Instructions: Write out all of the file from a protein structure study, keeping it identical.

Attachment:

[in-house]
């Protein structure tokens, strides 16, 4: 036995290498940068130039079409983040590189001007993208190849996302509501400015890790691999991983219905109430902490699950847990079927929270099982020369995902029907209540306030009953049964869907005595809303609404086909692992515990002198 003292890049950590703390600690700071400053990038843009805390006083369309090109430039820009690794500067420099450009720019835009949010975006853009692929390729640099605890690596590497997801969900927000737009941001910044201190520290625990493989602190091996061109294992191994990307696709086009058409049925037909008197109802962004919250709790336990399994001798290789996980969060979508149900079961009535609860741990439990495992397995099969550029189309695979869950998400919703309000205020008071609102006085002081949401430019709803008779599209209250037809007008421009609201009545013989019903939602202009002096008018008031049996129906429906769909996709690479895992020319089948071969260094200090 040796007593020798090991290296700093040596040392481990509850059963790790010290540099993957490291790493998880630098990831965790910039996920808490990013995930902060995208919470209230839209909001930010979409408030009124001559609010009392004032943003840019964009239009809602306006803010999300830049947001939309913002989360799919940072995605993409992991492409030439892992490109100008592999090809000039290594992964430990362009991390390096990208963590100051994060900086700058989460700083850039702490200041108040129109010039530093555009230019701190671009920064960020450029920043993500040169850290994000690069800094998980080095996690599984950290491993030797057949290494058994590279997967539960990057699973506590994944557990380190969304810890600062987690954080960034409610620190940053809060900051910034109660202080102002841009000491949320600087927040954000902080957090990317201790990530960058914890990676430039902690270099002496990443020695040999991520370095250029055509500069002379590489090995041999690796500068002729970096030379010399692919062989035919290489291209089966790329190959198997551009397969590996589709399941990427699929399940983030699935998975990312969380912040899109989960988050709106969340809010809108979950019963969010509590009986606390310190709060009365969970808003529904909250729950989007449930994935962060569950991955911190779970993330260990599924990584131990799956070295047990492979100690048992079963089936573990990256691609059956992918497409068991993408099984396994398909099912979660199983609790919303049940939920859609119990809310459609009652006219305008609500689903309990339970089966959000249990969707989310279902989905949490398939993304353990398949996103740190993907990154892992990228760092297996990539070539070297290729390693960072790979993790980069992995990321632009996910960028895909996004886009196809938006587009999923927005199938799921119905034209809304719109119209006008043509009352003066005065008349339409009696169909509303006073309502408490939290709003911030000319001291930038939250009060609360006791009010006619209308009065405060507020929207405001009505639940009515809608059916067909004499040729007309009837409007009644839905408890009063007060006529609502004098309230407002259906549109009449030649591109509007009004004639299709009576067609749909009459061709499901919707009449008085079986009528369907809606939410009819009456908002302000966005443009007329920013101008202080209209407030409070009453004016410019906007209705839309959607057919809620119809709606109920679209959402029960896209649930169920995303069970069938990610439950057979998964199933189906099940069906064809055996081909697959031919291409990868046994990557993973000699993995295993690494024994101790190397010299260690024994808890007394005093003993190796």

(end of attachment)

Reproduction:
[in-house]
């Protein structure tokens, strides 16, 4: 036995290498940068130039079409983040590189001007993208190849996302509501400015890790691999991983219905109430902490699950847990079927929270099982020369995902029907209540306030009953049964869907005595809303609404086909692992515990002198 003292890049950590703390600690700071400053990038843009805390006083369309090109430039820009690794500067420099450009720019835009949010975006853009692929390729640099605890690596590497997801969900927000737009941001910044201190520290625990493989602190091996061109294992191994990307696709086009058409049925037909008197109802962004919250709790336990399994001798290789996980969060979508149900079961009535609860741990439990495992397995099969550029189309695979869950998400919703309000205020008071609102006085002081949401430019709803008779599209209250037809007008421009609201009545013989019903939602202009002096008018008031049996129906429906769909996709690479895992020319089948071969260094200090 040796007593020798090991290296700093040596040392481990509850059963790790010290540099993957490291790493998880630098990831965790910039996920808490990013995930902060995208919470209230839209909001930010979409408030009124001559609010009392004032943003840019964009239009809602306006803010999300830049947001939309913002989360799919940072995605993409992991492409030439892992490109100008592999090809000039290594992964430990362009991390390096990208963590100051994060900086700058989460700083850039702490200041108040129109010039530093555009230019701190671009920064960020450029920043993500040169850290994000690069800094998980080095996690599984950290491993030797057949290494058994590279997967539960990057699973506590994944557990380190969304810890600062987690954080960034409610620190940053809060900051910034109660202080102002841009000491949320600087927040954000902080957090990317201790990530960058914890990676430039902690270099002496990443020695040999991520370095250029055509500069002379590489090995041999690796500068002729970096030379010399692919062989035919290489291209089966790329190959198997551009397969590996589709399941990427699929399940983030699935998975990312969380912040899109989960988050709106969340809010809108979950019963969010509590009986606390310190709060009365969970808003529904909250729950989007449930994935962060569950991955911190779970993330260990599924990584131990799956070295047990492979100690048992079963089936573990990256691609059956992918497409068991993408099984396994398909099912979660199983609790919303049940939920859609119990809310459609009652006219305008609500689903309990339970089966959000249990969707989310279902989905949490398939993304353990398949996103740190993907990154892992990228760092297996990539070539070297290729390693960072790979993790980069992995990321632009996910960028895909996004886009196809938006587009999923927005199938799921119905034209809304719109119209006008043509009352003066005065008349339409009696169909509303006073309502408490939290709003911030000319001291930038939250009060609360006791009010006619209308009065405060507020929207405001009505639940009515809608059916067909004499040729007309009837409007009644839905408890009063007060006529609502004098309230407002259906549109009449030649591109509007009004004639299709009576067609749909009459061709499901919707009449008085079986009528369907809606939410009819009456908002302000966005443009007329920013101008202080209209407030409070009453004016410019906007209705839309959607057919809620119809709606109920679209959402029960896209649930169920995303069970069938990610439950057979998964199933189906099940069906064809055996081909697959031919291409990868046994990557993973000699993995295993690494024994101790190397010299260690024994808890007394005093003993190796």